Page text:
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Tips to Fit Training In Around Family Life

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It's so important to be fit when you're a dad, not only because it is a physically demanding job, but also because fitness is important for self esteem. I could write a whole blog about why self esteem is important for parents, but suffice it to say that if you want to raise kids that feel good about themselves, then you need to feel good about your self. You are their role model and they're learning from you all the time.

But the thing with exercise is that it takes time... something you can guarantee you'll have a lot less of when you're a parent. Before I was a dad, I loved keeping fit and setting myself physical challenges, from marathons to triathlons and even endurance events for people who should know better, like The Tough Guy. However, when my troopers came along, I quickly realised that there was never going to be free time in my day that I could train in (or to do anything else for that matter).

I recognised that I needed to get creative about how I could fit training in around my family commitments (which I have a lot of as a stay at home dad). It's wasn't always easy, but then nothing worth doing ever is.

So dads, if you want to start, maintain or revisit a training routine, here's my tips:

Don't believe the hype. People will tell you that it is impossible to train with a family and that there just isn't enough time in the day. I once said this and got the response, "You have the same 24 hours a day that Einstein, Marie Curie and other world changers had". Well, that puts things into perspective. We are only talking about scheduling in training, gentlemen. You can do it.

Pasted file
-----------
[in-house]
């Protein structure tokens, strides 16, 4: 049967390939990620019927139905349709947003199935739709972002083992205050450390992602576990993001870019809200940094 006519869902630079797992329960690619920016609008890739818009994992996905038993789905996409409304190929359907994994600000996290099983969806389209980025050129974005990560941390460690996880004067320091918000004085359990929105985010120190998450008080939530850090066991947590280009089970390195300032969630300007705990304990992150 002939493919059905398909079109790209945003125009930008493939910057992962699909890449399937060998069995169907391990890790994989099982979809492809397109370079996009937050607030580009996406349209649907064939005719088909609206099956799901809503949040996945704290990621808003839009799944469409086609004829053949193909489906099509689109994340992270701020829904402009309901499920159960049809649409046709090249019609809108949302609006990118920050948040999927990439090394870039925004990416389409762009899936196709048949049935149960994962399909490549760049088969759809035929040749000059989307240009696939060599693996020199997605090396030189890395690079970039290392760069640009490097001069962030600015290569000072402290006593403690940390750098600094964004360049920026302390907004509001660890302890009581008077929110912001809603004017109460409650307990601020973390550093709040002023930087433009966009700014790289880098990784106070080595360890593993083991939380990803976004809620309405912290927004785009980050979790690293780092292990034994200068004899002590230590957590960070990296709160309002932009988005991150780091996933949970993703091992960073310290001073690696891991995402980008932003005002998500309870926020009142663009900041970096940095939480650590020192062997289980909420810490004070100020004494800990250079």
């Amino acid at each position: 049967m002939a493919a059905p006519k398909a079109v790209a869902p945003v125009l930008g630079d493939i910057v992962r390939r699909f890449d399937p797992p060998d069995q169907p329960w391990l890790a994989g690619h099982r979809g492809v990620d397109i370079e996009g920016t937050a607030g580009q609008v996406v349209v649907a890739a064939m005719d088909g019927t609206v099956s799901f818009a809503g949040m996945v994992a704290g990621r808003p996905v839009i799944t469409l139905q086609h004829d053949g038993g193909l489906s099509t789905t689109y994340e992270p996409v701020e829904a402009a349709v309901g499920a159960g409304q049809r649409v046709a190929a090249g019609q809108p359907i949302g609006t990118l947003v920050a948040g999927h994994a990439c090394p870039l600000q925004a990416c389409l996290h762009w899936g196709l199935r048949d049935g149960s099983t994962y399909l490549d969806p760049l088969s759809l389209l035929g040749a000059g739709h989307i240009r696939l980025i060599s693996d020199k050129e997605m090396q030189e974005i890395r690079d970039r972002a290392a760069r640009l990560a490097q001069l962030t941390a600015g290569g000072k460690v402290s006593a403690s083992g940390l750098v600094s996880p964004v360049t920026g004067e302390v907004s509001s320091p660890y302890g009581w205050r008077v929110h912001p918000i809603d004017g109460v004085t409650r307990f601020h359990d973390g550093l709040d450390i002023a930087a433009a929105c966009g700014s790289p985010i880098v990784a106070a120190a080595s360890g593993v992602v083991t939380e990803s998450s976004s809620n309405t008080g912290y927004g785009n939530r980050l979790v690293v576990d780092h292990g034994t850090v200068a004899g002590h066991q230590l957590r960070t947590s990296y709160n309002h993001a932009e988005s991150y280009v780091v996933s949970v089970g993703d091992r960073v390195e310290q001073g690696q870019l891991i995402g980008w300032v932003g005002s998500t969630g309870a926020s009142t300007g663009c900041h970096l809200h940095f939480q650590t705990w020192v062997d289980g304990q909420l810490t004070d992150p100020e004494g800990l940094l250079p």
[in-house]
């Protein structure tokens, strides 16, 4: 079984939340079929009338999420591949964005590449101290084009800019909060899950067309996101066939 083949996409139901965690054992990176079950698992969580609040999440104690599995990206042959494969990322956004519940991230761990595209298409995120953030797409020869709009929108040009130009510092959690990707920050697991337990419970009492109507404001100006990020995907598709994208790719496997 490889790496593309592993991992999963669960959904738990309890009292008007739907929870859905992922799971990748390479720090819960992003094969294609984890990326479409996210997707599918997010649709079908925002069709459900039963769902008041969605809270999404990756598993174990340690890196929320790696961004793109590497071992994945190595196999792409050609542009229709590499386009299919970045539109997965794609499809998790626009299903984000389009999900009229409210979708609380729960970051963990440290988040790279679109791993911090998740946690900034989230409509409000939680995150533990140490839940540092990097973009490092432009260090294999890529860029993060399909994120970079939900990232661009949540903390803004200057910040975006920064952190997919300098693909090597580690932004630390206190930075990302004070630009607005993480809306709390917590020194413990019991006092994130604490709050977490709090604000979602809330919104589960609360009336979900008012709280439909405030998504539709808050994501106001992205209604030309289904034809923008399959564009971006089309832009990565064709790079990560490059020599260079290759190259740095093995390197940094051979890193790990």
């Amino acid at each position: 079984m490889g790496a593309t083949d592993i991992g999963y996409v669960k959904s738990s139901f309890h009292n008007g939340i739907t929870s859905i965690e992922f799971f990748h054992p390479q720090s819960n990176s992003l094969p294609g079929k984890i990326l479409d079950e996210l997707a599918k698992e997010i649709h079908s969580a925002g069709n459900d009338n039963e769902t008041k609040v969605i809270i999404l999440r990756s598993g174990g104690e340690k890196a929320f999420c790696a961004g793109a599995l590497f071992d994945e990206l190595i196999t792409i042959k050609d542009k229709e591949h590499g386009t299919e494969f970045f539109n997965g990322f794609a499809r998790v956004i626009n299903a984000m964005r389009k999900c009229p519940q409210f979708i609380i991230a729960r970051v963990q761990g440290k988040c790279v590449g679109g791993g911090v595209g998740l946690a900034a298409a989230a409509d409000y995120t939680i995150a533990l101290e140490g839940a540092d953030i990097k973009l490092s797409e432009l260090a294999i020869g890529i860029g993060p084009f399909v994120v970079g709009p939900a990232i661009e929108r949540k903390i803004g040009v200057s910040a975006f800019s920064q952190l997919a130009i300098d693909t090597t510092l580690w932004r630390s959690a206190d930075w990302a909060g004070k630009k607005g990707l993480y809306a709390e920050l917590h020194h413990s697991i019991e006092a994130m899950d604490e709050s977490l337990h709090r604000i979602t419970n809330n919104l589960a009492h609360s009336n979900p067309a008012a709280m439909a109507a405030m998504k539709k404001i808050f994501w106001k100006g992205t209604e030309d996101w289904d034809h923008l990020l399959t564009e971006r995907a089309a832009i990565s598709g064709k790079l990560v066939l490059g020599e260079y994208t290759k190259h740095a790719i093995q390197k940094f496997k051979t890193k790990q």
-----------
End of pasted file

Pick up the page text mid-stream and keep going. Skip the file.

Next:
Make Sacrifices. Sacrifice everything that you do not know to be useful or believe to be productive uses of your time. If you cannot train because you need to schedule it in alongside playing on the Xbox, checking Facebook or tweeting for example, you need to re-evaluate your goals.

Gain Home Support. Ideally, you need the full support of your partner, or if you are a single parent, the person / people who help you out with childcare. Not only for their help in looking after the troopers while you train, but also as a motivating force to help to stick to your schedule. This can be tricky as you will be training at times that may currently be considered time for you to spend together (especially if you are training for an event and your training time is increasing). If this is an issue for you, tackle it now. It is not going to go away. Here's how I did it:
  • I explained to my wife why I really wanted to train and compete.
  • I worked to ensure she had as much 'free' time as I had training time.
  • I stuck it out and proved I was serious.

Choose your moments. Some training can only happen away from base camp. If this is the case, avoid busy times in the family day: i.e. mealtimes, bedtime etc. All hands need to be on deck then. So either get up early and create time at the start of the day (I prefer this) or be prepared to go out once the troopers are bunked down.

Become more efficient at exercising. Create - or find - a fifteen minute routine that allows you to give yourself a total body workout. Fifteen minutes is the optimum amount of time because even a very young baby trooper will nap for 15 minutes.

Do exercise that requires little - or no - kit: sit ups, press ups, skipping and squats are all fabulous exercises that you can perform in confined spaces at a moment's notice. And that may be all you have.

Get exercise kit you can use at home and be disciplined enough to use it. My indoor trainer for my bike was essential to my triathlon training - I would thrash it at every opportunity.

Make it a family affair. Make your training a family activity as this will not only enable you to train during 'normal' hours but also to set a brilliant example for your troopers. Importantly, it gives your partner an opportunity to have time to themselves. For example:
  • Take the unit to the park, and when your partner joins you, start your laps.
  • Take the troopers out for a bike ride, then drop them back at base camp to your partner, and then get some serious miles in.
  • Take the unit swimming, and when your partner either joins you or collects the troopers, get some real lengths under your belt.
  • Invite your family to watch you compete. Hilarious pictures of me at The Tough Guy, in various stages of torment, have gained almost legendary status at our base camp.

If you've got any other tips, please share them with me - and other dads - on the Commando Dad forums: http://www.commandodad.com/forum/

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